By Paul James
A conifer is simply a plant that produces cones. That’s it. They can be deciduous or evergreen, but the vast majority are evergreen. What I love about conifers is the way in which the incredible range of sizes, colors, and textures can be used to enhance the look and feel of any garden, not to mention provide color in the dead of winter plus nesting sites and food sources for birds.
Nearly all conifers prefer at least six hours of sun a day and soil that drains well and is fairly rich in organic matter, but they don’t necessarily require those conditions. There are conifers that grow well in shade (yews, for example) and there are those that do fine in heavy soil (loblolly pine). Bald cypress and certain Arborvitae will even grow in wet soil.
So the truth is conifers can be fairly forgiving, which means there’s a conifer for every spot in any garden. The only question is, Which one (or more) is right for you?
Cedrus: There are only three species in the true cedar family – the Atlantic cedar, the Deodar cedar, and the cedar of Lebanon. And you can’t go wrong with any of them. Sizes range from three feet to over 100 feet at maturity. Colors include green, blue, and yellow-gold. And there are upright and weeping varieties available.
Chamaecyparis: Also known as false cypress, this genus includes dozens of great choices, although my favorites are the Hinoki cypresses. They‘re available in upright and shrub forms, as well as true dwarfs. They do best when grown in a spot that gets afternoon shade.
Cryptomeria: Sometimes called Japanese cedar, this is the most revered tree in Japan, where you’ll find it planted near shrines and temples, as well as in huge swaths of forest. ‘Black Dragon’ is an outstanding upright form with soft green foliage and produces hundreds of small cones. It too does best when given some afternoon shade.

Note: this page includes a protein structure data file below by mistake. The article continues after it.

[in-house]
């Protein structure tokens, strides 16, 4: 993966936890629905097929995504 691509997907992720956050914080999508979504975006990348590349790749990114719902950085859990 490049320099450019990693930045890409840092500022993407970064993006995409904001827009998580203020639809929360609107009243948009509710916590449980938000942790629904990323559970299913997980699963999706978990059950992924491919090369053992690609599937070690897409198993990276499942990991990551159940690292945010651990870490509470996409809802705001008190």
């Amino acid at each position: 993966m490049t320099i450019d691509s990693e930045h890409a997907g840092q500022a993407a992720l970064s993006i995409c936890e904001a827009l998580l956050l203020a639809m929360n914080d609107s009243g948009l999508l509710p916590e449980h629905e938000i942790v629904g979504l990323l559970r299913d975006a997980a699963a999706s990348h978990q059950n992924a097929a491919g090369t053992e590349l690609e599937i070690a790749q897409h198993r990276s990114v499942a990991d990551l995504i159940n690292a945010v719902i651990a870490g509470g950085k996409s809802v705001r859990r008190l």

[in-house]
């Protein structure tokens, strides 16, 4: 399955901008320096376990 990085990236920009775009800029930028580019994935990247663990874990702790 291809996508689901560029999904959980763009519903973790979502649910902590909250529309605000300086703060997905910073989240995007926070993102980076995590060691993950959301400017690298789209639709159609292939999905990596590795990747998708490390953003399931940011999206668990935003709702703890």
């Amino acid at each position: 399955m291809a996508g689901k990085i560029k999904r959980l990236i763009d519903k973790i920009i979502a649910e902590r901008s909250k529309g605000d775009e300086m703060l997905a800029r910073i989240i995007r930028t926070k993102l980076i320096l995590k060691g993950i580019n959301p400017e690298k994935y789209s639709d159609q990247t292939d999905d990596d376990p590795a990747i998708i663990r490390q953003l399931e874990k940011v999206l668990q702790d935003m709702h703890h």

Juniperus: The list of junipers worth growing is a long one, ranging from groundcovers to shrubs to upright and often columnar forms. Most prefer full sun, and junipers are among the most drought tolerant of all conifers. They aren’t as picky about soil type either, but they can’t handle wet soil.
Picea: The spruce family is vast, and includes upright, globe, and weeping forms. While many gardeners are familiar with the blue forms, I’m actually partial to the green ones, especially the weepers. Spruces are tough, love the sun, and are extremely heat tolerant, making them an excellent choice for area gardens.
Pinus: It’s hard to beat pines, whether you’re in the market for a stately upright grower, a shrub form, or a dramatic weeper. Generally speaking, pines prefer full sun, but a bit of afternoon shade won’t hurt. Pines are easy to grow, and the Mugo pines in particular are tough as nails.
Taxus: Yews aren’t often thought of as conifers, but they are. And they’re the best choice for shade, even dense shade. They tend to prefer evenly moist soil, but there’s a beautiful six-footer in my backyard that I’ve never watered. And it’s also growing in full sun. Go figure!
Thuja: Better known as Arborvitae, this group of conifers features soft, scale-like foliage as opposed to needles. And like so many of their conifer cousins, they’re available in a broad range of sizes. The severe heat and drought of 2010 and 2011 wiped out a number of them, but that’s not a reason to avoid planting them. In fact, I think it’s a reason to plant more.
By the way, the three deciduous conifers grown in our neck of the woods are bald cypress, Gingko, and dawn redwood, and they’re all great choices.
Happy planting, ya’ll.